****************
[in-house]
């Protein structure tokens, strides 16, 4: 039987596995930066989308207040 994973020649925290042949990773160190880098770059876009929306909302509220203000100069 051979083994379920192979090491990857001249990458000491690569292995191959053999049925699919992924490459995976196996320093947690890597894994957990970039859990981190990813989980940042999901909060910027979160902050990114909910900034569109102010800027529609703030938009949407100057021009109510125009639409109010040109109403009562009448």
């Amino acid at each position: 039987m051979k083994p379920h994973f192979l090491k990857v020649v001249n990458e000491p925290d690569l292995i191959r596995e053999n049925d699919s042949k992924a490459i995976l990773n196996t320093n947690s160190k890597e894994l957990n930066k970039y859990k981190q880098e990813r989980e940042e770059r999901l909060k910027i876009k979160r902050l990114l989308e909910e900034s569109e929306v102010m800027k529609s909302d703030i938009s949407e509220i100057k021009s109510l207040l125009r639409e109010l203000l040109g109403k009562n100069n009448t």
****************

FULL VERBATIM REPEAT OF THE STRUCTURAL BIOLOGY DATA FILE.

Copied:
[in-house]
């Protein structure tokens, strides 16, 4: 039987596995930066989308207040 994973020649925290042949990773160190880098770059876009929306909302509220203000100069 051979083994379920192979090491990857001249990458000491690569292995191959053999049925699919992924490459995976196996320093947690890597894994957990970039859990981190990813989980940042999901909060910027979160902050990114909910900034569109102010800027529609703030938009949407100057021009109510125009639409109010040109109403009562009448």
């Amino acid at each position: 039987m051979k083994p379920h994973f192979l090491k990857v020649v001249n990458e000491p925290d690569l292995i191959r596995e053999n049925d699919s042949k992924a490459i995976l990773n196996t320093n947690s160190k890597e894994l957990n930066k970039y859990k981190q880098e990813r989980e940042e770059r999901l909060k910027i876009k979160r902050l990114l989308e909910e900034s569109e929306v102010m800027k529609s909302d703030i938009s949407e509220i100057k021009s109510l207040l125009r639409e109010l203000l040109g109403k009562n100069n009448t």